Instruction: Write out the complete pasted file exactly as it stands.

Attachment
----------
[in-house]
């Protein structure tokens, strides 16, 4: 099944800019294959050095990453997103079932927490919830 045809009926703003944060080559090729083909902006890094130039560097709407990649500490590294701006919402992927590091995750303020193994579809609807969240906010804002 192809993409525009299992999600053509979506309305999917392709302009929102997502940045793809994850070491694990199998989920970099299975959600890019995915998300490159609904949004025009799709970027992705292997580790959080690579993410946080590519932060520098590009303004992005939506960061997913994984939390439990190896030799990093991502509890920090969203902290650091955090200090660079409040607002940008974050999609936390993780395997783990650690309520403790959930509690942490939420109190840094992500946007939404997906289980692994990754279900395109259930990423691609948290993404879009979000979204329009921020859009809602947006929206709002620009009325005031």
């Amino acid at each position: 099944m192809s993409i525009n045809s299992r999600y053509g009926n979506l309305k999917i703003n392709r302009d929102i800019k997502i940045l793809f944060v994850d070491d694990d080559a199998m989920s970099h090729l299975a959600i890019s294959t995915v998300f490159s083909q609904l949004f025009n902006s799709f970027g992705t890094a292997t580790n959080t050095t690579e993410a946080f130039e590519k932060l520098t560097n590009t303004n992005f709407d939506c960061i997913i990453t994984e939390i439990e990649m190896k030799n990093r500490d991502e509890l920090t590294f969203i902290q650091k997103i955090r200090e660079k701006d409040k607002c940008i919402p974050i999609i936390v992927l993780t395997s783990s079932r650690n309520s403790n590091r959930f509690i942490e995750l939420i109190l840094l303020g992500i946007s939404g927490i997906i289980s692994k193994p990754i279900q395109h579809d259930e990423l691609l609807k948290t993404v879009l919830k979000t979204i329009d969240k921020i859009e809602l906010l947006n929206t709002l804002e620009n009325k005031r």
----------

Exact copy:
[in-house]
């Protein structure tokens, strides 16, 4: 099944800019294959050095990453997103079932927490919830 045809009926703003944060080559090729083909902006890094130039560097709407990649500490590294701006919402992927590091995750303020193994579809609807969240906010804002 192809993409525009299992999600053509979506309305999917392709302009929102997502940045793809994850070491694990199998989920970099299975959600890019995915998300490159609904949004025009799709970027992705292997580790959080690579993410946080590519932060520098590009303004992005939506960061997913994984939390439990190896030799990093991502509890920090969203902290650091955090200090660079409040607002940008974050999609936390993780395997783990650690309520403790959930509690942490939420109190840094992500946007939404997906289980692994990754279900395109259930990423691609948290993404879009979000979204329009921020859009809602947006929206709002620009009325005031």
């Amino acid at each position: 099944m192809s993409i525009n045809s299992r999600y053509g009926n979506l309305k999917i703003n392709r302009d929102i800019k997502i940045l793809f944060v994850d070491d694990d080559a199998m989920s970099h090729l299975a959600i890019s294959t995915v998300f490159s083909q609904l949004f025009n902006s799709f970027g992705t890094a292997t580790n959080t050095t690579e993410a946080f130039e590519k932060l520098t560097n590009t303004n992005f709407d939506c960061i997913i990453t994984e939390i439990e990649m190896k030799n990093r500490d991502e509890l920090t590294f969203i902290q650091k997103i955090r200090e660079k701006d409040k607002c940008i919402p974050i999609i936390v992927l993780t395997s783990s079932r650690n309520s403790n590091r959930f509690i942490e995750l939420i109190l840094l303020g992500i946007s939404g927490i997906i289980s692994k193994p990754i279900q395109h579809d259930e990423l691609l609807k948290t993404v879009l919830k979000t979204i329009d969240k921020i859009e809602l906010l947006n929206t709002l804002e620009n009325k005031r």